Mountain Goat revival
Tod Goldberg, Where You Lived: Stories
Palace Music, Lost Blues and Other Songs
Brian Eno, Taking Tiger Mountain (By Strategy)
The Mountain Goats and Nurses at Tipitina's, New Orleans, LA
The Mountain Goats, The Sunset Tree and Heretic Pride
Alabama Shakes, Alabama Shakes
Simon Joyner, Out into the Snow
Fred Eaglesmith, The Boy that Went Away and Balin
A review of Tod Goldberg's free ebook Where You Lived: Stories (cross-posted to Goodreads)
A free ebook from Amazon, easily worth ten times the price. I hope the young lions embrace the short ebook as a platform and make it their own. This three-story set from the author of the Burn Notice series is sharp yet breezy. The second-person narrative of the opening story is effortless in how it injects you into the life of a loser teenager becoming a successful adult; it's almost as if the narrator is the childhood home the protagonist revisits, though, if that is the case, it's not glaringly so. The second story, about the twilight of a golf pro, is like Wells Tower titrated for television, but the third, a glowing tableau of jerkwater ennui, is worth a look. I have yet to delve into the extra "the story behind the story" end material, but I'm kinda thrilled it's there. It speaks to the potential of the platform and how a good story or three with dimension aren't going to be fenced in by something as flat as a page.
John Darnielle of The Mountain Goats makes me like music a little more after hearing him/them play. Which is not an easy feat for me, since there's only a few things I like more than music, things too intimate to my heart to detail, and his/their music details those things, hence the magic and the adoration of the conjurer.
It was great, though it wasn't even the best tMG show, probably in the middle of what I've seen. JD spent a lot of time at the piano, which cool and all, but I remarked that each of those piano songs sound like there are going to turn into "Theme from 'The Greatest American Hero'" any second and they don't. My nephew Shannon said on Facebook that JD's likely got a cassette somewhere with twelve versions of that song. I defer to Shannon's insight into the Mountain Goats - he's actually been the teenager from "Dance Music" even down to literally living in those apartments in San Luis Obispo and etc.
But when JD leads the masses in a singalong of "No Children", it's like church for people like me, bitterness and sarcasm at its wittiest yet transcending itself into love. And when the girl standing in front of me broke into a full pep rally cheer routine to "This Year", it's like there's hope simmering in the world, ready to bubble over at the striking of the right note.
I'm trying to get Maya into the Mountain Goats; it seems a good fit for an adolescent who in her band interview explained that she likes to draw owls and birds of prey. I am all into Fred Eaglesmith at the moment. He's like those old country-fringe classic singer-songwriters, or rather, is one, whose albums actually rise in quality to meet those countless desperate sunsets. He's at the Red Dragon in Baton Rouge this Wednesday if you're into good music and all.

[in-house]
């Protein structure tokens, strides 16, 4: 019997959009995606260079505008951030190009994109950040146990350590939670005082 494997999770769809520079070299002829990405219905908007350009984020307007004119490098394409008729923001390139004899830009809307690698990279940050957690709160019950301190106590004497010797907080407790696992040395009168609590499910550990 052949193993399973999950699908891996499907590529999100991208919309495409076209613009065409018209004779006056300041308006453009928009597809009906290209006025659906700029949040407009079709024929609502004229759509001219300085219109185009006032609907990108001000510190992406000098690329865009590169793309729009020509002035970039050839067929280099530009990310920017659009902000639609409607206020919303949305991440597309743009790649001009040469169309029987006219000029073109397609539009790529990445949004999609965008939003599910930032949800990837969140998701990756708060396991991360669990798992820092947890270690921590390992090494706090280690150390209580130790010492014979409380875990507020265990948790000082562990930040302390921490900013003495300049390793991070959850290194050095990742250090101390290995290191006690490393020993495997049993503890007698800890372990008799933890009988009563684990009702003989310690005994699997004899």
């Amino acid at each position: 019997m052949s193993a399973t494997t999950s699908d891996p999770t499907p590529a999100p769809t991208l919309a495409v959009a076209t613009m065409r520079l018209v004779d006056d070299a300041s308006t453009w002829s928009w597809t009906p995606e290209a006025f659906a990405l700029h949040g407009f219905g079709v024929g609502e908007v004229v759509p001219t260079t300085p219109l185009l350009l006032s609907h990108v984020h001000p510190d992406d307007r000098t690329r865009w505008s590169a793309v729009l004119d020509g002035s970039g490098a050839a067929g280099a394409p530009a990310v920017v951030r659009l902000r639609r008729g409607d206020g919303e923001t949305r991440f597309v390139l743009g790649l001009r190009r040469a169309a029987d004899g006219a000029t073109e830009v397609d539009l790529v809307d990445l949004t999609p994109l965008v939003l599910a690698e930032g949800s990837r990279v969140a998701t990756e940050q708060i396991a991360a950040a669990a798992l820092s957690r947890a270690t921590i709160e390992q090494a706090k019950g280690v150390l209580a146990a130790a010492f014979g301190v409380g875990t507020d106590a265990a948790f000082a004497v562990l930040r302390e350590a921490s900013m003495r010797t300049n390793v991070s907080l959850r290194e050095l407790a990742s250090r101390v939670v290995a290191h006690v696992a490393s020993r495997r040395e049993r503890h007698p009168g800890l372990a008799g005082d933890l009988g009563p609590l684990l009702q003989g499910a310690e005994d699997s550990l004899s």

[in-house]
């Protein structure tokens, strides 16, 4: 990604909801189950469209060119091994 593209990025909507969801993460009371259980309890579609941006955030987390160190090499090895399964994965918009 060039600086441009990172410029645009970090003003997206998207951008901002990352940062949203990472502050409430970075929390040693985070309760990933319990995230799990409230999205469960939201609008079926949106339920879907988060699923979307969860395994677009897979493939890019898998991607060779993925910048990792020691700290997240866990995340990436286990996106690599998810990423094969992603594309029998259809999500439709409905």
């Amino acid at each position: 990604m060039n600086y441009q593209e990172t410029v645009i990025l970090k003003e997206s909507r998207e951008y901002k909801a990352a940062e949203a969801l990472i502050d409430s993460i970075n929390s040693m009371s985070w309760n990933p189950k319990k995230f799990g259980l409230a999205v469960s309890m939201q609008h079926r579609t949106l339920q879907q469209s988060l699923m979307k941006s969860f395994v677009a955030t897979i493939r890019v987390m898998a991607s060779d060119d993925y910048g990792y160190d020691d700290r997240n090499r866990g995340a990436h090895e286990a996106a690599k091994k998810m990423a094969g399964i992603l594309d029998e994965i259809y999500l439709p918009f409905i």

Duck confit club at Capdeville
Thanks to Brannon for driving, and Robbi and Tim for indulging my need to try the duck confit club at Capdeville, which was smoky and funky and distinctive, befitting the excess of its makeup, but Brannon's pork cakes over cheese grits was the thing. Savory and rich and with just the right sharp tang; it was upscale church picnic good.
Our two vegetarian companions suffered their grilled cheese and marinara/soup with pluck. I took a whirl with the fried red beans and rice balls appetizer, which like the opening band for the Mountain Goats, would've been so much better if it was, you know, better, or at least prepared to fit the parameters of its aspirations. I like truth they were aiming for in the distance - a boudin ball made out of red beans and rice, two-for-one Louisiana Appetizerganza, but the facts don't bear out that truth. Really, it'd been better without the beans. They dry up in the fryer.
Fried red bean and rice balls with a green onion aioli and reduced hot sauce
They should change the wording on the menu description from "reduced hot sauce" to "hot sauce reduction". Otherwise, it sounds like "Hey! I got half-price hot sauce from Dollar Tree!" Nothing against Dollar Tree, and hot sauce is hot sauce once it's in the bottle, but it detracts from the tony, we-get-you,-young-professional vibe the place is trying to put out there - e.g. the serving staff all wear concert tees; Talking Heads and the Clash on the jukebox, playing against the otherwise semi-posh, hotel-restaurantesque decor. I like how the menus were made from the nice filing folders; the ones with the metal clips. Coveted by office jockeys everywhere.
I am chalking up this indulgence of their and your patience as preliminary research on the next big project, which will never come to fruition if I don't get that proposal done, so off I go. Cheers!
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